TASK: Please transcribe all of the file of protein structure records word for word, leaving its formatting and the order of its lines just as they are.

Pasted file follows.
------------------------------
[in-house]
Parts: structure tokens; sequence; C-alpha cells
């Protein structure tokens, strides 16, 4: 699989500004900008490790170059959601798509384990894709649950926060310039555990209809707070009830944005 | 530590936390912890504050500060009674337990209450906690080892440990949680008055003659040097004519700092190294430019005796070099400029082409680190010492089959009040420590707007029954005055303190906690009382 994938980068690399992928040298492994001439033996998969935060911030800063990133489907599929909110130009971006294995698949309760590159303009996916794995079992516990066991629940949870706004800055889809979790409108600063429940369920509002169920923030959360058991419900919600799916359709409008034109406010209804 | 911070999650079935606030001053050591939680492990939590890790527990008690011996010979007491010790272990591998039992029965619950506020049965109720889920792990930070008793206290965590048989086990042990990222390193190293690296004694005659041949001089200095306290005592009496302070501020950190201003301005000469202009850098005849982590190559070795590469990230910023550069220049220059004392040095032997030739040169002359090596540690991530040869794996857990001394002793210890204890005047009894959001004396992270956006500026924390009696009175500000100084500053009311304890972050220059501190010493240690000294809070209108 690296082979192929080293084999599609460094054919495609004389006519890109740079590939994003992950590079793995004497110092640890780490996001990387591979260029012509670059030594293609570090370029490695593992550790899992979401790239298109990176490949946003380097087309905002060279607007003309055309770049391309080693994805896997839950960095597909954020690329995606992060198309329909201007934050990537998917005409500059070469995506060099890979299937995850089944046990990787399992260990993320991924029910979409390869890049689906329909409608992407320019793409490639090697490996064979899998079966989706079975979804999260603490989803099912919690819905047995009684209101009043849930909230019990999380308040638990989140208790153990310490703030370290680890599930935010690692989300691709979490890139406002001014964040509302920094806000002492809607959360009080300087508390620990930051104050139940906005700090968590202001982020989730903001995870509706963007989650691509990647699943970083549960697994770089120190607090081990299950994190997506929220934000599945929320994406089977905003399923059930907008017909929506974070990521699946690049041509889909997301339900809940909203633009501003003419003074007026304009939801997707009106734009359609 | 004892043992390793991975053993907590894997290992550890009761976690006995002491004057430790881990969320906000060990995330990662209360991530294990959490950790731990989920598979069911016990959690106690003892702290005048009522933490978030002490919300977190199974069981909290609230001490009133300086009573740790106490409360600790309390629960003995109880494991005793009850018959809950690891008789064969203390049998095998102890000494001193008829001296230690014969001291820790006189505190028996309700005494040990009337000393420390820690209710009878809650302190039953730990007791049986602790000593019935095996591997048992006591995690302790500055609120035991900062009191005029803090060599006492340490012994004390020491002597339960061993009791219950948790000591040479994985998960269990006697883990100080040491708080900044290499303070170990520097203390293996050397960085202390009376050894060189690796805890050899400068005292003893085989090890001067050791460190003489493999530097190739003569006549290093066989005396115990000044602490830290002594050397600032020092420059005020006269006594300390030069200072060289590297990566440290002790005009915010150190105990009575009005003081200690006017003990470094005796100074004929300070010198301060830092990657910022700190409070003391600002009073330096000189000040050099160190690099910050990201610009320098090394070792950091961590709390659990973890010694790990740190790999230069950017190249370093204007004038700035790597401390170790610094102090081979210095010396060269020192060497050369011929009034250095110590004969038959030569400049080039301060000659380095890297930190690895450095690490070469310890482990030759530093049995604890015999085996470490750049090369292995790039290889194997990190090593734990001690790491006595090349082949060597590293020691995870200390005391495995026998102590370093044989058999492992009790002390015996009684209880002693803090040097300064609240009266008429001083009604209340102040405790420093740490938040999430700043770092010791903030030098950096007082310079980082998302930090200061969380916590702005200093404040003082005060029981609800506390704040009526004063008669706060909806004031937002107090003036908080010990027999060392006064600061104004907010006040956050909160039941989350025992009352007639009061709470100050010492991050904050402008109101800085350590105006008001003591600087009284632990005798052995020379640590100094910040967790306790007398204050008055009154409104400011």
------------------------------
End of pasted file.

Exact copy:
[in-house]
Parts: structure tokens; sequence; C-alpha cells
């Protein structure tokens, strides 16, 4: 699989500004900008490790170059959601798509384990894709649950926060310039555990209809707070009830944005 | 530590936390912890504050500060009674337990209450906690080892440990949680008055003659040097004519700092190294430019005796070099400029082409680190010492089959009040420590707007029954005055303190906690009382 994938980068690399992928040298492994001439033996998969935060911030800063990133489907599929909110130009971006294995698949309760590159303009996916794995079992516990066991629940949870706004800055889809979790409108600063429940369920509002169920923030959360058991419900919600799916359709409008034109406010209804 | 911070999650079935606030001053050591939680492990939590890790527990008690011996010979007491010790272990591998039992029965619950506020049965109720889920792990930070008793206290965590048989086990042990990222390193190293690296004694005659041949001089200095306290005592009496302070501020950190201003301005000469202009850098005849982590190559070795590469990230910023550069220049220059004392040095032997030739040169002359090596540690991530040869794996857990001394002793210890204890005047009894959001004396992270956006500026924390009696009175500000100084500053009311304890972050220059501190010493240690000294809070209108 690296082979192929080293084999599609460094054919495609004389006519890109740079590939994003992950590079793995004497110092640890780490996001990387591979260029012509670059030594293609570090370029490695593992550790899992979401790239298109990176490949946003380097087309905002060279607007003309055309770049391309080693994805896997839950960095597909954020690329995606992060198309329909201007934050990537998917005409500059070469995506060099890979299937995850089944046990990787399992260990993320991924029910979409390869890049689906329909409608992407320019793409490639090697490996064979899998079966989706079975979804999260603490989803099912919690819905047995009684209101009043849930909230019990999380308040638990989140208790153990310490703030370290680890599930935010690692989300691709979490890139406002001014964040509302920094806000002492809607959360009080300087508390620990930051104050139940906005700090968590202001982020989730903001995870509706963007989650691509990647699943970083549960697994770089120190607090081990299950994190997506929220934000599945929320994406089977905003399923059930907008017909929506974070990521699946690049041509889909997301339900809940909203633009501003003419003074007026304009939801997707009106734009359609 | 004892043992390793991975053993907590894997290992550890009761976690006995002491004057430790881990969320906000060990995330990662209360991530294990959490950790731990989920598979069911016990959690106690003892702290005048009522933490978030002490919300977190199974069981909290609230001490009133300086009573740790106490409360600790309390629960003995109880494991005793009850018959809950690891008789064969203390049998095998102890000494001193008829001296230690014969001291820790006189505190028996309700005494040990009337000393420390820690209710009878809650302190039953730990007791049986602790000593019935095996591997048992006591995690302790500055609120035991900062009191005029803090060599006492340490012994004390020491002597339960061993009791219950948790000591040479994985998960269990006697883990100080040491708080900044290499303070170990520097203390293996050397960085202390009376050894060189690796805890050899400068005292003893085989090890001067050791460190003489493999530097190739003569006549290093066989005396115990000044602490830290002594050397600032020092420059005020006269006594300390030069200072060289590297990566440290002790005009915010150190105990009575009005003081200690006017003990470094005796100074004929300070010198301060830092990657910022700190409070003391600002009073330096000189000040050099160190690099910050990201610009320098090394070792950091961590709390659990973890010694790990740190790999230069950017190249370093204007004038700035790597401390170790610094102090081979210095010396060269020192060497050369011929009034250095110590004969038959030569400049080039301060000659380095890297930190690895450095690490070469310890482990030759530093049995604890015999085996470490750049090369292995790039290889194997990190090593734990001690790491006595090349082949060597590293020691995870200390005391495995026998102590370093044989058999492992009790002390015996009684209880002693803090040097300064609240009266008429001083009604209340102040405790420093740490938040999430700043770092010791903030030098950096007082310079980082998302930090200061969380916590702005200093404040003082005060029981609800506390704040009526004063008669706060909806004031937002107090003036908080010990027999060392006064600061104004907010006040956050909160039941989350025992009352007639009061709470100050010492991050904050402008109101800085350590105006008001003591600087009284632990005798052995020379640590100094910040967790306790007398204050008055009154409104400011």